It is extremely important to see the frequent flights between our two countries. The trade is extending to 50 billion dollars this year. The UAE is the fourth largest supplier of crude oil to India. We have almost two million Indians visiting and living in the UAE. We are very proud of that. I think there is a lot we could do. I am very delighted that both our Governments have reached an agreement on having a Joint Investment Task Force with very senior officials on both sides. We are working together not only in developing our investments in India but in looking at future investments in India.
India is not only a very important ally and a neighbour to the UAE but it is a booming economy worldwide. There is potential of one trillion dollar of investment in India in the next five years. India is looking for half of that amount to come from abroad. We would very much like to see a strong UAE presence in that.
Minister, you visited the UAE on the 16th of April. We had a very good visit. You rightly mentioned that this is our third meeting in the last year. It is extremely important that we keep in touch on bilateral relationship between our two countries but also in exchanging our views in a very dynamic region that both of us live in.
I am sure we will have even more time during lunch to discuss developments in the peace process between Israel and Palestine, discuss the Iran nuclear file, discuss the security in the Arabian Gulf, discuss the very vibrant and developing relationship in the last couple of months which we are very much pleased about between Pakistan and India, discuss the future of Afghanistan.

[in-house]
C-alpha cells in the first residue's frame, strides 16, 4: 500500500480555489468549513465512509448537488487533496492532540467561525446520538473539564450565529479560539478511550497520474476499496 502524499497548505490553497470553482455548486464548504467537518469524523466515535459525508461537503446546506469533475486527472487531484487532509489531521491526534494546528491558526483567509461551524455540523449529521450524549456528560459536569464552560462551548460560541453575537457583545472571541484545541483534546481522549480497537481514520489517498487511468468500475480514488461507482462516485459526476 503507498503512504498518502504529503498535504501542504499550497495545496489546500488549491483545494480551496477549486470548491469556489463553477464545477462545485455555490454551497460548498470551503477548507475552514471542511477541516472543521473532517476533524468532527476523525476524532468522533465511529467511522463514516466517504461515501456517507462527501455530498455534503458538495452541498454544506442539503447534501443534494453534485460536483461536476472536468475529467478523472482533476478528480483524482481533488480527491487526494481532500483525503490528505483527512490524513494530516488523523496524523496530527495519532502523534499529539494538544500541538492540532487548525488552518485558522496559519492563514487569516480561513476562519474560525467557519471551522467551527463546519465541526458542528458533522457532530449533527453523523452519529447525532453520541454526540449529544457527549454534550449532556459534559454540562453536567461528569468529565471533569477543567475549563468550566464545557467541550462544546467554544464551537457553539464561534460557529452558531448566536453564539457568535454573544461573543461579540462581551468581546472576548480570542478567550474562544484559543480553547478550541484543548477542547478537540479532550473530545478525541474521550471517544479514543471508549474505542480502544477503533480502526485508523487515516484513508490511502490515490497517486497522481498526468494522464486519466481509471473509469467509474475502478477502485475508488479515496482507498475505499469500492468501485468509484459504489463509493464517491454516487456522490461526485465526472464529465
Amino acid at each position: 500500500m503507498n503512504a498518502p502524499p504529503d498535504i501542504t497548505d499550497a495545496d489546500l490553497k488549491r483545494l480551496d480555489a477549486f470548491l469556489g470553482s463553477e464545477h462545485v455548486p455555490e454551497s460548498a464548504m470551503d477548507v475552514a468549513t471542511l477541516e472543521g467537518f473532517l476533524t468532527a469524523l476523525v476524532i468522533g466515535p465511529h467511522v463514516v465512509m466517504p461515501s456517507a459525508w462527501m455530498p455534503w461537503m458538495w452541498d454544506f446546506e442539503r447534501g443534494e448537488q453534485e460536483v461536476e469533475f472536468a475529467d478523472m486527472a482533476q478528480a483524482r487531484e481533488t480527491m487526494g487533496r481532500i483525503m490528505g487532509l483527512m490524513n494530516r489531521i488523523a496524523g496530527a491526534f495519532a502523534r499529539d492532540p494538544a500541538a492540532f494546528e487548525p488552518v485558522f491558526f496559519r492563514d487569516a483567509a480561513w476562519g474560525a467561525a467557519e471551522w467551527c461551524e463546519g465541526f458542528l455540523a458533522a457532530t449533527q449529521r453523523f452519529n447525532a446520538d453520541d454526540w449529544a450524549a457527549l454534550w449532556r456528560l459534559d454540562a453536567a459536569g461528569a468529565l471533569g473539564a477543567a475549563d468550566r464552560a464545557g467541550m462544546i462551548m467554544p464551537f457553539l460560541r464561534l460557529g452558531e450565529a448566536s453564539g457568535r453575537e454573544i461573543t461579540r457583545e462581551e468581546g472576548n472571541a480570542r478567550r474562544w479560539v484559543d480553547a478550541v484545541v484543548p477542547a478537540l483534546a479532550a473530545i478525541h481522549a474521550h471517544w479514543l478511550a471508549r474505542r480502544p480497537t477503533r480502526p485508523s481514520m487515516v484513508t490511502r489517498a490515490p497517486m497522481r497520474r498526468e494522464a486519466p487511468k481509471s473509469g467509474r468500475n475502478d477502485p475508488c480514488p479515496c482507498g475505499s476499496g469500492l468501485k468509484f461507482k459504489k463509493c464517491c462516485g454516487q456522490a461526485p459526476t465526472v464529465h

We will also have the opportunity to talk about the importance of securing maritime access in the Gulf of Aden, stabilizing and supporting the Government in Somalia. So, there is a huge agenda in front of us both on investment, trade but also on security and political matters.
Your Excellency, once again thank you very much for your kind words, and thank you very much for your robust support for the relationship between our two countries. I really hope that we could meet again soon and report to the media even further developments in the relationship.
Official Spokesperson: The two Ministers have agreed to take a few questions.
Question (Mr. N.C. Bipindra, IANS): This question is to the Indian External Affairs Minister.
There have been plans of increasing oil imports from the UAE. Have you discussed this issue with your counterpart? What was the result of it?